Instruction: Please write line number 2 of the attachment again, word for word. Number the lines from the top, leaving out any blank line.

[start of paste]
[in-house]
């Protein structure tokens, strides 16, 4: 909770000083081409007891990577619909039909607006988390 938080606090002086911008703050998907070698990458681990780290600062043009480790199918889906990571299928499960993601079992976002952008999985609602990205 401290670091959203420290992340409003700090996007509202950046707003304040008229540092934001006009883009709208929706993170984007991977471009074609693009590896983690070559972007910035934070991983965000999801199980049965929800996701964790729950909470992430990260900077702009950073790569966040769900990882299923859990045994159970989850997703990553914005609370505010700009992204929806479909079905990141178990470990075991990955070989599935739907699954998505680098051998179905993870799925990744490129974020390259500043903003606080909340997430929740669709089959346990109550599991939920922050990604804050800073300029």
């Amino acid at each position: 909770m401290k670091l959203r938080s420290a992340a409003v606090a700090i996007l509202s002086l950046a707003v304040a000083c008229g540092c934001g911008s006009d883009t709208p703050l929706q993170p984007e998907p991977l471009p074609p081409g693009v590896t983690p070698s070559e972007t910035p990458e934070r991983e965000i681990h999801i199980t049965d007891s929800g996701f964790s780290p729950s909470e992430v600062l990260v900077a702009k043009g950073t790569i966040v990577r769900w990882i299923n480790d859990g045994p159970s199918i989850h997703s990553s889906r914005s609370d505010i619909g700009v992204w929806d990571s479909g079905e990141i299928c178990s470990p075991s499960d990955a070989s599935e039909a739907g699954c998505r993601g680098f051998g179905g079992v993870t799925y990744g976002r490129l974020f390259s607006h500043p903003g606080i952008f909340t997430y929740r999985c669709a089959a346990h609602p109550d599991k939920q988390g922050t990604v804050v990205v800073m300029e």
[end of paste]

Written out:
């Protein structure tokens, strides 16, 4: 909770000083081409007891990577619909039909607006988390 938080606090002086911008703050998907070698990458681990780290600062043009480790199918889906990571299928499960993601079992976002952008999985609602990205 401290670091959203420290992340409003700090996007509202950046707003304040008229540092934001006009883009709208929706993170984007991977471009074609693009590896983690070559972007910035934070991983965000999801199980049965929800996701964790729950909470992430990260900077702009950073790569966040769900990882299923859990045994159970989850997703990553914005609370505010700009992204929806479909079905990141178990470990075991990955070989599935739907699954998505680098051998179905993870799925990744490129974020390259500043903003606080909340997430929740669709089959346990109550599991939920922050990604804050800073300029």